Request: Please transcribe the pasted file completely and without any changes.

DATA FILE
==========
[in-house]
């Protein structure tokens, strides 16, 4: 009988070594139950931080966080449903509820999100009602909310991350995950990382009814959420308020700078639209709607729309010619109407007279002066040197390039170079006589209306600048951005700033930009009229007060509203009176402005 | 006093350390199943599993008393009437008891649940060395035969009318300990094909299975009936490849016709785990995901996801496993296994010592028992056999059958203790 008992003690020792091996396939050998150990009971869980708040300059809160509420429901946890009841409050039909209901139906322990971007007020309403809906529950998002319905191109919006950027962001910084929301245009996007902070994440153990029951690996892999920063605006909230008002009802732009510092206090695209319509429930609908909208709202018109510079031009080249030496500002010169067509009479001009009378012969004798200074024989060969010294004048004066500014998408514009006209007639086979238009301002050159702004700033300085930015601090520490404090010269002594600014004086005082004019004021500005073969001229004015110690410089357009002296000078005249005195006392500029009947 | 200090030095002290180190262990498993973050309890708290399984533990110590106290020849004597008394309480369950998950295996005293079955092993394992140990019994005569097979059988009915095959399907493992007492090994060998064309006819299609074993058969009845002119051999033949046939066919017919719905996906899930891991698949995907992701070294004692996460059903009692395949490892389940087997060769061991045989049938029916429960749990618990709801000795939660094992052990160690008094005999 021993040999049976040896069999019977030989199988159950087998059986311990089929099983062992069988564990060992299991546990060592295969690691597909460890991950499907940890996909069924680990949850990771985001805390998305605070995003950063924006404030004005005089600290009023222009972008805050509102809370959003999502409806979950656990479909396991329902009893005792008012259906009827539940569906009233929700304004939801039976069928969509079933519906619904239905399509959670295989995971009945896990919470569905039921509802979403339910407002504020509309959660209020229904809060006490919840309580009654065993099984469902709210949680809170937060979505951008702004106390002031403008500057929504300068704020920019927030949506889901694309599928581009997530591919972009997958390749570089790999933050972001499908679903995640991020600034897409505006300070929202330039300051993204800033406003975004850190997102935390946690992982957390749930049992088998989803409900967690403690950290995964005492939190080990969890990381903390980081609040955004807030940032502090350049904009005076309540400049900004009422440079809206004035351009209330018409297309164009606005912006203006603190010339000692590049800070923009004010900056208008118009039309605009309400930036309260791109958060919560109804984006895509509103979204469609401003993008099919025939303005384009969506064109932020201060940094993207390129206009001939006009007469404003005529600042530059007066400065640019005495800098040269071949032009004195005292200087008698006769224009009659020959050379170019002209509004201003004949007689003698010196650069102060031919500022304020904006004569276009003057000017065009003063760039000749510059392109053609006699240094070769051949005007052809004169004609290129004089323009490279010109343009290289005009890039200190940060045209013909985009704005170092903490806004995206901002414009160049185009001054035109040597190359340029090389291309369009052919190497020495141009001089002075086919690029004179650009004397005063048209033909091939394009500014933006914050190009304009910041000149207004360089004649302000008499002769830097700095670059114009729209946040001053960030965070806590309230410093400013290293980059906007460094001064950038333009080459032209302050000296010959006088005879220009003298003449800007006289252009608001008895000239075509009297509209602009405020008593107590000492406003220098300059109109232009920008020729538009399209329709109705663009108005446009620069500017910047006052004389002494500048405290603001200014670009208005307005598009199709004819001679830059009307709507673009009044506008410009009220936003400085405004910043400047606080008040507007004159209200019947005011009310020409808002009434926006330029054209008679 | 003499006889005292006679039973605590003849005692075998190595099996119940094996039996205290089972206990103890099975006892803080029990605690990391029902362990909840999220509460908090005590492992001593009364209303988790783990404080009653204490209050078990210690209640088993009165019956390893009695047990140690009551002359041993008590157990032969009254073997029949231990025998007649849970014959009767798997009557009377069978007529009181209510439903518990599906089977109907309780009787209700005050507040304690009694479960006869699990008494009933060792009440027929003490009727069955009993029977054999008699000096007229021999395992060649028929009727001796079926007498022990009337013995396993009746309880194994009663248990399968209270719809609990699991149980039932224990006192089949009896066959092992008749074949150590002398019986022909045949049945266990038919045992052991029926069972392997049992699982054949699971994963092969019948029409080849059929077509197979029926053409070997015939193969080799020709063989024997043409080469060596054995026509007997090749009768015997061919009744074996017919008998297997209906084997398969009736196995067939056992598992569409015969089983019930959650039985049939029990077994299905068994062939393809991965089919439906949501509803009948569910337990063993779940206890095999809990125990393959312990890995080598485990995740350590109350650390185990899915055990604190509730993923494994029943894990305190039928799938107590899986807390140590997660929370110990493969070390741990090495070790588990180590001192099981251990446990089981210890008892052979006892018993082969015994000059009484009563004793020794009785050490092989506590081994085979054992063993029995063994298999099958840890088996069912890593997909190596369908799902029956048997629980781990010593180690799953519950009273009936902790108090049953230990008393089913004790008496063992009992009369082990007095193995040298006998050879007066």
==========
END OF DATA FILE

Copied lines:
[in-house]
């Protein structure tokens, strides 16, 4: 009988070594139950931080966080449903509820999100009602909310991350995950990382009814959420308020700078639209709607729309010619109407007279002066040197390039170079006589209306600048951005700033930009009229007060509203009176402005 | 006093350390199943599993008393009437008891649940060395035969009318300990094909299975009936490849016709785990995901996801496993296994010592028992056999059958203790 008992003690020792091996396939050998150990009971869980708040300059809160509420429901946890009841409050039909209901139906322990971007007020309403809906529950998002319905191109919006950027962001910084929301245009996007902070994440153990029951690996892999920063605006909230008002009802732009510092206090695209319509429930609908909208709202018109510079031009080249030496500002010169067509009479001009009378012969004798200074024989060969010294004048004066500014998408514009006209007639086979238009301002050159702004700033300085930015601090520490404090010269002594600014004086005082004019004021500005073969001229004015110690410089357009002296000078005249005195006392500029009947 | 200090030095002290180190262990498993973050309890708290399984533990110590106290020849004597008394309480369950998950295996005293079955092993394992140990019994005569097979059988009915095959399907493992007492090994060998064309006819299609074993058969009845002119051999033949046939066919017919719905996906899930891991698949995907992701070294004692996460059903009692395949490892389940087997060769061991045989049938029916429960749990618990709801000795939660094992052990160690008094005999 021993040999049976040896069999019977030989199988159950087998059986311990089929099983062992069988564990060992299991546990060592295969690691597909460890991950499907940890996909069924680990949850990771985001805390998305605070995003950063924006404030004005005089600290009023222009972008805050509102809370959003999502409806979950656990479909396991329902009893005792008012259906009827539940569906009233929700304004939801039976069928969509079933519906619904239905399509959670295989995971009945896990919470569905039921509802979403339910407002504020509309959660209020229904809060006490919840309580009654065993099984469902709210949680809170937060979505951008702004106390002031403008500057929504300068704020920019927030949506889901694309599928581009997530591919972009997958390749570089790999933050972001499908679903995640991020600034897409505006300070929202330039300051993204800033406003975004850190997102935390946690992982957390749930049992088998989803409900967690403690950290995964005492939190080990969890990381903390980081609040955004807030940032502090350049904009005076309540400049900004009422440079809206004035351009209330018409297309164009606005912006203006603190010339000692590049800070923009004010900056208008118009039309605009309400930036309260791109958060919560109804984006895509509103979204469609401003993008099919025939303005384009969506064109932020201060940094993207390129206009001939006009007469404003005529600042530059007066400065640019005495800098040269071949032009004195005292200087008698006769224009009659020959050379170019002209509004201003004949007689003698010196650069102060031919500022304020904006004569276009003057000017065009003063760039000749510059392109053609006699240094070769051949005007052809004169004609290129004089323009490279010109343009290289005009890039200190940060045209013909985009704005170092903490806004995206901002414009160049185009001054035109040597190359340029090389291309369009052919190497020495141009001089002075086919690029004179650009004397005063048209033909091939394009500014933006914050190009304009910041000149207004360089004649302000008499002769830097700095670059114009729209946040001053960030965070806590309230410093400013290293980059906007460094001064950038333009080459032209302050000296010959006088005879220009003298003449800007006289252009608001008895000239075509009297509209602009405020008593107590000492406003220098300059109109232009920008020729538009399209329709109705663009108005446009620069500017910047006052004389002494500048405290603001200014670009208005307005598009199709004819001679830059009307709507673009009044506008410009009220936003400085405004910043400047606080008040507007004159209200019947005011009310020409808002009434926006330029054209008679 | 003499006889005292006679039973605590003849005692075998190595099996119940094996039996205290089972206990103890099975006892803080029990605690990391029902362990909840999220509460908090005590492992001593009364209303988790783990404080009653204490209050078990210690209640088993009165019956390893009695047990140690009551002359041993008590157990032969009254073997029949231990025998007649849970014959009767798997009557009377069978007529009181209510439903518990599906089977109907309780009787209700005050507040304690009694479960006869699990008494009933060792009440027929003490009727069955009993029977054999008699000096007229021999395992060649028929009727001796079926007498022990009337013995396993009746309880194994009663248990399968209270719809609990699991149980039932224990006192089949009896066959092992008749074949150590002398019986022909045949049945266990038919045992052991029926069972392997049992699982054949699971994963092969019948029409080849059929077509197979029926053409070997015939193969080799020709063989024997043409080469060596054995026509007997090749009768015997061919009744074996017919008998297997209906084997398969009736196995067939056992598992569409015969089983019930959650039985049939029990077994299905068994062939393809991965089919439906949501509803009948569910337990063993779940206890095999809990125990393959312990890995080598485990995740350590109350650390185990899915055990604190509730993923494994029943894990305190039928799938107590899986807390140590997660929370110990493969070390741990090495070790588990180590001192099981251990446990089981210890008892052979006892018993082969015994000059009484009563004793020794009785050490092989506590081994085979054992063993029995063994298999099958840890088996069912890593997909190596369908799902029956048997629980781990010593180690799953519950009273009936902790108090049953230990008393089913004790008496063992009992009369082990007095193995040298006998050879007066």